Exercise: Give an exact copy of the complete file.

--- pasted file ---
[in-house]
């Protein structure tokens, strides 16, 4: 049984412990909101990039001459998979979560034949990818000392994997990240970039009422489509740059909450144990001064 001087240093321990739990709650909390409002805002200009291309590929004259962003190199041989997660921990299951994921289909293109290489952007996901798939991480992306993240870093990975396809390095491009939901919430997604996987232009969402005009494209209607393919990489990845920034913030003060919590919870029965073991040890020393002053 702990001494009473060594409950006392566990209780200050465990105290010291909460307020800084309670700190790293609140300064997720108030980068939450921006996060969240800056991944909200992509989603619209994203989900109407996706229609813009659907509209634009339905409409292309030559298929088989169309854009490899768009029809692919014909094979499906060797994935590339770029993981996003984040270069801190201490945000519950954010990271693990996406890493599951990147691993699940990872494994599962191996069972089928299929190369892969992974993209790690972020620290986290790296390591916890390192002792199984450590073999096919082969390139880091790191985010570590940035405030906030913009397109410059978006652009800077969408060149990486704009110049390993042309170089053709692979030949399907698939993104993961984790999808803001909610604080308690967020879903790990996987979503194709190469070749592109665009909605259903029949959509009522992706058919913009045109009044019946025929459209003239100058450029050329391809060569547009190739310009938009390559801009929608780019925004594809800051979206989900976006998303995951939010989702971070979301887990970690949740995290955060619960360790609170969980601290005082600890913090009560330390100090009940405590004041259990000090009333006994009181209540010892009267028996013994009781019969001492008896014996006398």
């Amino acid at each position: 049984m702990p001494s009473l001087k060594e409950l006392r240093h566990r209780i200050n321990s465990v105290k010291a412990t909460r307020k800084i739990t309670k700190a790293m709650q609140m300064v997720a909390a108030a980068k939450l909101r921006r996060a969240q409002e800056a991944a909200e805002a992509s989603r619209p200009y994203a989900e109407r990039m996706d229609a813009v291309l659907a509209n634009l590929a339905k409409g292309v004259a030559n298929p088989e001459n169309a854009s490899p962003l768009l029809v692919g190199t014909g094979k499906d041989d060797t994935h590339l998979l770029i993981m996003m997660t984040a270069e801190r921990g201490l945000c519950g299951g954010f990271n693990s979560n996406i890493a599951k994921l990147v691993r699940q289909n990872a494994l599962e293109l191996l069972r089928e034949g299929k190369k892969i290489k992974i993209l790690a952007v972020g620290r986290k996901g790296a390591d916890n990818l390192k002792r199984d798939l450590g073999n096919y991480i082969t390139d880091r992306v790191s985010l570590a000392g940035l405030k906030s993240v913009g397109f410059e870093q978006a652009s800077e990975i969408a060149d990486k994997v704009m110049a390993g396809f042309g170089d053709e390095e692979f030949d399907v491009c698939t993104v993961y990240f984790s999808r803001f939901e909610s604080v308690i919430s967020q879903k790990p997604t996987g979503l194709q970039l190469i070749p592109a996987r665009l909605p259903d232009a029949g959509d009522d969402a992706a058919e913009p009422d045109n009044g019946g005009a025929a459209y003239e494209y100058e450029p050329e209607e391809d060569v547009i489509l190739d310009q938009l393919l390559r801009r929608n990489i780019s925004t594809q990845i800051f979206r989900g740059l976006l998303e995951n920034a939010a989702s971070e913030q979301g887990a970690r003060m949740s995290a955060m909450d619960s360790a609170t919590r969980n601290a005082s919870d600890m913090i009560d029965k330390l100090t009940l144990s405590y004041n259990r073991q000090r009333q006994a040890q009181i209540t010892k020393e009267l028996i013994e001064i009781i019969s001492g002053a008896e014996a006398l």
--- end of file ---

[in-house]
């Protein structure tokens, strides 16, 4: 049984412990909101990039001459998979979560034949990818000392994997990240970039009422489509740059909450144990001064 001087240093321990739990709650909390409002805002200009291309590929004259962003190199041989997660921990299951994921289909293109290489952007996901798939991480992306993240870093990975396809390095491009939901919430997604996987232009969402005009494209209607393919990489990845920034913030003060919590919870029965073991040890020393002053 702990001494009473060594409950006392566990209780200050465990105290010291909460307020800084309670700190790293609140300064997720108030980068939450921006996060969240800056991944909200992509989603619209994203989900109407996706229609813009659907509209634009339905409409292309030559298929088989169309854009490899768009029809692919014909094979499906060797994935590339770029993981996003984040270069801190201490945000519950954010990271693990996406890493599951990147691993699940990872494994599962191996069972089928299929190369892969992974993209790690972020620290986290790296390591916890390192002792199984450590073999096919082969390139880091790191985010570590940035405030906030913009397109410059978006652009800077969408060149990486704009110049390993042309170089053709692979030949399907698939993104993961984790999808803001909610604080308690967020879903790990996987979503194709190469070749592109665009909605259903029949959509009522992706058919913009045109009044019946025929459209003239100058450029050329391809060569547009190739310009938009390559801009929608780019925004594809800051979206989900976006998303995951939010989702971070979301887990970690949740995290955060619960360790609170969980601290005082600890913090009560330390100090009940405590004041259990000090009333006994009181209540010892009267028996013994009781019969001492008896014996006398």
């Amino acid at each position: 049984m702990p001494s009473l001087k060594e409950l006392r240093h566990r209780i200050n321990s465990v105290k010291a412990t909460r307020k800084i739990t309670k700190a790293m709650q609140m300064v997720a909390a108030a980068k939450l909101r921006r996060a969240q409002e800056a991944a909200e805002a992509s989603r619209p200009y994203a989900e109407r990039m996706d229609a813009v291309l659907a509209n634009l590929a339905k409409g292309v004259a030559n298929p088989e001459n169309a854009s490899p962003l768009l029809v692919g190199t014909g094979k499906d041989d060797t994935h590339l998979l770029i993981m996003m997660t984040a270069e801190r921990g201490l945000c519950g299951g954010f990271n693990s979560n996406i890493a599951k994921l990147v691993r699940q289909n990872a494994l599962e293109l191996l069972r089928e034949g299929k190369k892969i290489k992974i993209l790690a952007v972020g620290r986290k996901g790296a390591d916890n990818l390192k002792r199984d798939l450590g073999n096919y991480i082969t390139d880091r992306v790191s985010l570590a000392g940035l405030k906030s993240v913009g397109f410059e870093q978006a652009s800077e990975i969408a060149d990486k994997v704009m110049a390993g396809f042309g170089d053709e390095e692979f030949d399907v491009c698939t993104v993961y990240f984790s999808r803001f939901e909610s604080v308690i919430s967020q879903k790990p997604t996987g979503l194709q970039l190469i070749p592109a996987r665009l909605p259903d232009a029949g959509d009522d969402a992706a058919e913009p009422d045109n009044g019946g005009a025929a459209y003239e494209y100058e450029p050329e209607e391809d060569v547009i489509l190739d310009q938009l393919l390559r801009r929608n990489i780019s925004t594809q990845i800051f979206r989900g740059l976006l998303e995951n920034a939010a989702s971070e913030q979301g887990a970690r003060m949740s995290a955060m909450d619960s360790a609170t919590r969980n601290a005082s919870d600890m913090i009560d029965k330390l100090t009940l144990s405590y004041n259990r073991q000090r009333q006994a040890q009181i209540t010892k020393e009267l028996i013994e001064i009781i019969s001492g002053a008896e014996a006398l």